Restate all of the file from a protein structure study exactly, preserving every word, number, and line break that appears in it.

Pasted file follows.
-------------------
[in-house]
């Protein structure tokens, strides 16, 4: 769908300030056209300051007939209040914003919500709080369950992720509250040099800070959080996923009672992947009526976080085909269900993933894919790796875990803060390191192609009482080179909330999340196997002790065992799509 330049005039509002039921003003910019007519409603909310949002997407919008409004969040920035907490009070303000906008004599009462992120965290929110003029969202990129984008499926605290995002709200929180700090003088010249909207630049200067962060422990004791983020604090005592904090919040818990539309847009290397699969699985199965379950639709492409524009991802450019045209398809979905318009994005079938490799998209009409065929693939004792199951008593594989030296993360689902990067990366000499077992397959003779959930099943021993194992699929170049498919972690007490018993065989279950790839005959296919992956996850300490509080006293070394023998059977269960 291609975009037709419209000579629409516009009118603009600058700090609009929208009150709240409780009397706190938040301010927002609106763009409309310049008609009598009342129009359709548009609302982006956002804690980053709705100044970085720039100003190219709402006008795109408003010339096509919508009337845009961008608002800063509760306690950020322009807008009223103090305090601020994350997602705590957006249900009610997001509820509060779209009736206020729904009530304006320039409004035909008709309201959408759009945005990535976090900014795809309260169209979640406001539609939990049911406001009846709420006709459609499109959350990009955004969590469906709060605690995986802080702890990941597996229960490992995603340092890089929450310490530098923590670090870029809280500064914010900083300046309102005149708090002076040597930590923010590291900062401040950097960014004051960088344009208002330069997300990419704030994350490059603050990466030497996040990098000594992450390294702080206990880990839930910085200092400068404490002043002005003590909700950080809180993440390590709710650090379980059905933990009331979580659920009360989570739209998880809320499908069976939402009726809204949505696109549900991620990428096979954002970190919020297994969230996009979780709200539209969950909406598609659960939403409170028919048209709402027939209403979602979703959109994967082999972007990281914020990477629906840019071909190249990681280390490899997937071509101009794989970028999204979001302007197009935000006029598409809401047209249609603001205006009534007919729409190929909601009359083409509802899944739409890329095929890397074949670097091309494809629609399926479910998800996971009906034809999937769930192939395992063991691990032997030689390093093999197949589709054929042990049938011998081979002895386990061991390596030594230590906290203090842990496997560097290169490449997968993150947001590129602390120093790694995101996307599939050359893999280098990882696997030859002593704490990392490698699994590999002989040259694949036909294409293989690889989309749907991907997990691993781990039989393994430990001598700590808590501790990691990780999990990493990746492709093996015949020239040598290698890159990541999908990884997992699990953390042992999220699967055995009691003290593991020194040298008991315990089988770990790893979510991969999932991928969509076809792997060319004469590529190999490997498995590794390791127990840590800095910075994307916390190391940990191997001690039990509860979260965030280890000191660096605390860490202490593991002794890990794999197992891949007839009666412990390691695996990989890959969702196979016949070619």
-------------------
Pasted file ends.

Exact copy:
[in-house]
């Protein structure tokens, strides 16, 4: 769908300030056209300051007939209040914003919500709080369950992720509250040099800070959080996923009672992947009526976080085909269900993933894919790796875990803060390191192609009482080179909330999340196997002790065992799509 330049005039509002039921003003910019007519409603909310949002997407919008409004969040920035907490009070303000906008004599009462992120965290929110003029969202990129984008499926605290995002709200929180700090003088010249909207630049200067962060422990004791983020604090005592904090919040818990539309847009290397699969699985199965379950639709492409524009991802450019045209398809979905318009994005079938490799998209009409065929693939004792199951008593594989030296993360689902990067990366000499077992397959003779959930099943021993194992699929170049498919972690007490018993065989279950790839005959296919992956996850300490509080006293070394023998059977269960 291609975009037709419209000579629409516009009118603009600058700090609009929208009150709240409780009397706190938040301010927002609106763009409309310049008609009598009342129009359709548009609302982006956002804690980053709705100044970085720039100003190219709402006008795109408003010339096509919508009337845009961008608002800063509760306690950020322009807008009223103090305090601020994350997602705590957006249900009610997001509820509060779209009736206020729904009530304006320039409004035909008709309201959408759009945005990535976090900014795809309260169209979640406001539609939990049911406001009846709420006709459609499109959350990009955004969590469906709060605690995986802080702890990941597996229960490992995603340092890089929450310490530098923590670090870029809280500064914010900083300046309102005149708090002076040597930590923010590291900062401040950097960014004051960088344009208002330069997300990419704030994350490059603050990466030497996040990098000594992450390294702080206990880990839930910085200092400068404490002043002005003590909700950080809180993440390590709710650090379980059905933990009331979580659920009360989570739209998880809320499908069976939402009726809204949505696109549900991620990428096979954002970190919020297994969230996009979780709200539209969950909406598609659960939403409170028919048209709402027939209403979602979703959109994967082999972007990281914020990477629906840019071909190249990681280390490899997937071509101009794989970028999204979001302007197009935000006029598409809401047209249609603001205006009534007919729409190929909601009359083409509802899944739409890329095929890397074949670097091309494809629609399926479910998800996971009906034809999937769930192939395992063991691990032997030689390093093999197949589709054929042990049938011998081979002895386990061991390596030594230590906290203090842990496997560097290169490449997968993150947001590129602390120093790694995101996307599939050359893999280098990882696997030859002593704490990392490698699994590999002989040259694949036909294409293989690889989309749907991907997990691993781990039989393994430990001598700590808590501790990691990780999990990493990746492709093996015949020239040598290698890159990541999908990884997992699990953390042992999220699967055995009691003290593991020194040298008991315990089988770990790893979510991969999932991928969509076809792997060319004469590529190999490997498995590794390791127990840590800095910075994307916390190391940990191997001690039990509860979260965030280890000191660096605390860490202490593991002794890990794999197992891949007839009666412990390691695996990989890959969702196979016949070619």